Authored by: Hugo Salinas Price via Plata
The President of Mexico Lopez Portillo ordered liberty Plata (Liberty Ounce) in 1976. Plata's weight was to be 31.1 grams, the weight of a Troy ounce of silver. This coin was to bear no engraved monetary value.
President Lopez Portillo intended to provide Mexicans with a solid, traditional monetary instrument that would enjoy an official financial quote, to be determined daily by Mexico's Central Bank.
Unfortunately, after a few months of its existence as money - during which the ounce enjoyed legal monetary quotes - the financial quote for the Liberty Plata had to be abandoned.
This became necessary because the Central Bank issued daily quotes of the monetary value of the Liberty Plata, based on the international prices of silver, and thus the monetary values of the Ounce went up or down daily; the result was that there arose lawsuits amongst investors, regarding the monetary value of related contracts involving the Liberty Ounce.
However, since its creation and up to the present, the Central Bank of Mexico has continued to mint the Liberty Plata, whose value fluctuates every day; Mexicans have accumulated Liberty Plata as savings through the years, and they can be calculated to amount to about 25 million ounces.
These plata ounces remain in possession of Mexicans, as savings that afford some protection against the Mexican peso's depreciation, caused by the daily increase in the amount of Mexican monetary bills and digits.
Savers are holding on to these 25 million coins, notwithstanding the inconvenience of owning them, which consists of the critical difference between the prices paid for them when purchased and the prices that savers receive when they wish to sell their ounces in exchange for paper bills or monetary digits.
The Liberty Plata the well-intentioned monetization and the conversion into money, which President Lopez Portillo attempted to carry out with the Liberty Ounce - failed, because it did not take into account that the monetary value of a metallic coin, whose value resides in its content of silver, cannot be based on fluctuating market values of silver bullion.
A monetary value must be attributed to the coin employing an official quote that will be higher than silver bullion's market value. This quote must remain firm against daily fluctuations in the value of silver bullion.
When the Liberty Plata is turned into money, its monetary value will not fall with falls in the price of silver bullion; its monetary value will only increase in case of a rise in silver bullion price, sufficient to merit a higher monetary value. A series of substantial upgrades in silver bullion price will cause a series of higher financial quotes for the Liberty Plata.
"Seigniorage" is the profit for the Central Bank when it assigns a monetary value to the silver coin, an economic value which will be superior to the silver bullion value of one ounce; in the present case, it would amount to 20%. The seigniorage is protected against minor fluctuations in the price of silver bullion by a "cushion," which would elevate the monetary quote, which would yield a profit of 20%, to the nearest multiple of 20 pesos.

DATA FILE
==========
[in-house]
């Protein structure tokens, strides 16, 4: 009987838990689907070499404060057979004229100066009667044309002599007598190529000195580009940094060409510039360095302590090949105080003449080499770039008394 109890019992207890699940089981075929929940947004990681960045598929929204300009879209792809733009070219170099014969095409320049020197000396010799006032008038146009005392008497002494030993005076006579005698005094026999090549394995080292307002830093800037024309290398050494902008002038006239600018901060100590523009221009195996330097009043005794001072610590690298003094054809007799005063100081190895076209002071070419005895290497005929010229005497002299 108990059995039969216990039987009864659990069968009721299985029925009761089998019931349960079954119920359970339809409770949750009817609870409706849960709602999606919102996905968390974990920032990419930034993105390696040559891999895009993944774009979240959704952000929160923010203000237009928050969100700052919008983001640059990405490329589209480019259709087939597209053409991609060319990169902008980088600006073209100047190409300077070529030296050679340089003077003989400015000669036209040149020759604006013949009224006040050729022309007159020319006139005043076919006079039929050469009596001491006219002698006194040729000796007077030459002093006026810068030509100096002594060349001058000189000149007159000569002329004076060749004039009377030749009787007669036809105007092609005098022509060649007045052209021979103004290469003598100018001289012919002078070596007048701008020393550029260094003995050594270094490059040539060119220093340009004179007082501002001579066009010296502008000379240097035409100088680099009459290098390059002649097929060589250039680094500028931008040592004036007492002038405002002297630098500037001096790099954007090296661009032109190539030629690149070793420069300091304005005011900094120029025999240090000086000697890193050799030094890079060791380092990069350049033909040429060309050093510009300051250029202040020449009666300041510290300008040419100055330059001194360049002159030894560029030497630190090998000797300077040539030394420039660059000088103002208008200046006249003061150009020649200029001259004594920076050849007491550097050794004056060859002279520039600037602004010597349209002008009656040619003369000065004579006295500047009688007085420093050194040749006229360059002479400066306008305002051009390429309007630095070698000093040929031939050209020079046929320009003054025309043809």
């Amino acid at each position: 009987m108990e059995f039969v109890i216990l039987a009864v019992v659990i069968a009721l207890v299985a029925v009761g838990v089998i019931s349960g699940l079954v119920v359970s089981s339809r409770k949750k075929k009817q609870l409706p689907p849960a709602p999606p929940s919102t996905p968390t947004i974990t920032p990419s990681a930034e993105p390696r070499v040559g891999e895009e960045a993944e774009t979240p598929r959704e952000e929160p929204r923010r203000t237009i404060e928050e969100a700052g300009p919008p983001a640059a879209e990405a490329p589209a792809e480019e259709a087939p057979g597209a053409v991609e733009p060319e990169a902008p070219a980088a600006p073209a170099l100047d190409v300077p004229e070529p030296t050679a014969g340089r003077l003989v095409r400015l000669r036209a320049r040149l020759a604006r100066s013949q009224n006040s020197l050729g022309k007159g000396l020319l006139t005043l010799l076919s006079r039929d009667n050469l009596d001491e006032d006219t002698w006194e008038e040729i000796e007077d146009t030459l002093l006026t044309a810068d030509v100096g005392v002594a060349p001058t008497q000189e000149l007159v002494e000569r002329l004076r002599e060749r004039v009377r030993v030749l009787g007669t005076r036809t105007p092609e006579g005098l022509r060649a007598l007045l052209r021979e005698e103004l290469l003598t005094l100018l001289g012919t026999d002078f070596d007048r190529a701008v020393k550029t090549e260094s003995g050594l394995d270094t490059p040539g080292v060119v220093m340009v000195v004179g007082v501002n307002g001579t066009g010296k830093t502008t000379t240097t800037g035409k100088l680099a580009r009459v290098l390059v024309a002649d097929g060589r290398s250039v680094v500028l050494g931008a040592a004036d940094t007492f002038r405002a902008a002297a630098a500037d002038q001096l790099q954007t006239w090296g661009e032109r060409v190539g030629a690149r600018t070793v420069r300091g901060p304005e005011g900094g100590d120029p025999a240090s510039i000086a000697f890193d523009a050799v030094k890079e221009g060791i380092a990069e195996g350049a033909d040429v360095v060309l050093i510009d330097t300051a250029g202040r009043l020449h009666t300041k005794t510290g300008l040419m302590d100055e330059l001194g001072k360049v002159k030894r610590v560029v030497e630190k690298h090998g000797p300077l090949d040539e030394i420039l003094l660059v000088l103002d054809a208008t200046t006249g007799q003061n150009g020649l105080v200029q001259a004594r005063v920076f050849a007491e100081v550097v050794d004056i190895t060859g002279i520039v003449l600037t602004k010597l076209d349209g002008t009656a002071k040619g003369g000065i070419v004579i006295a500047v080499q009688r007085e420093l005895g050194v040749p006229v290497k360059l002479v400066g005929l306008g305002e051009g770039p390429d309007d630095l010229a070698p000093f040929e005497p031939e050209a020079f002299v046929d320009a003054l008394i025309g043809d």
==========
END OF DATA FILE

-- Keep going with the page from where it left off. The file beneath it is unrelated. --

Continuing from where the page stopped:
The monetization of the Liberty Plata silver ounce - the realization of the magnificent, humanistic measure which was proposed by none other than the President of Mexico, Jose Lopez Portillo, in 1981 - would bring with it numberless social benefits and historic consequences for Mexico, which we have mentioned in other places.
However, there would be one consequence of exceptional importance: millions of Mexicans would be deeply grateful to the Mexican Congress for monetizing the Liberty Plata, which Mexicans have been saving since 1981 and continue to purchase today, even though they are not money.
Should Congress approve the monetization of the Liberty Plata today, its monetary value would be 420 pesos. (At today´s peso/dollar rate of exchange, this would amount to $22). This value would rise with rises in the value of silver bullion but never diminish.
The Mexican Congress has the legal right to create this extraordinary gift for the Mexican People. By doing so, win the gratitude and political support of millions of fellow-citizens.
1. The application of a monetary quote to the Liberty Plata held by the public will not cost the Federal Budget one single cent, nor will it cost the Central Bank any expenditure - on the contrary, monetization means profits for the Central Bank.
2. Every one of the millions of Liberty Plata saved by the Mexican public since 1981 will instantly become money, for the amount of 420 pesos, at today's conditions. No one knows the exact number of ounces owned by the Mexican public, but a conservative estimate is 25 million.
A gift on the Mexican Congress part, for the Mexican people, for 25,000,000 ounces times 420 pesos each, means a grant of $10,500,000,000 (Ten billion, five hundred million Mexican pesos).
3. There would be no inflationary consequences as a result of this move, as would be the case with an outright gift of such an amount in paper or digital money because every one of these ounces will remain in the savings of the population: the coins may change hands, but they will invariably disappear into savings by the public. Thomas Gresham's famous "Law" makes this a certainty.
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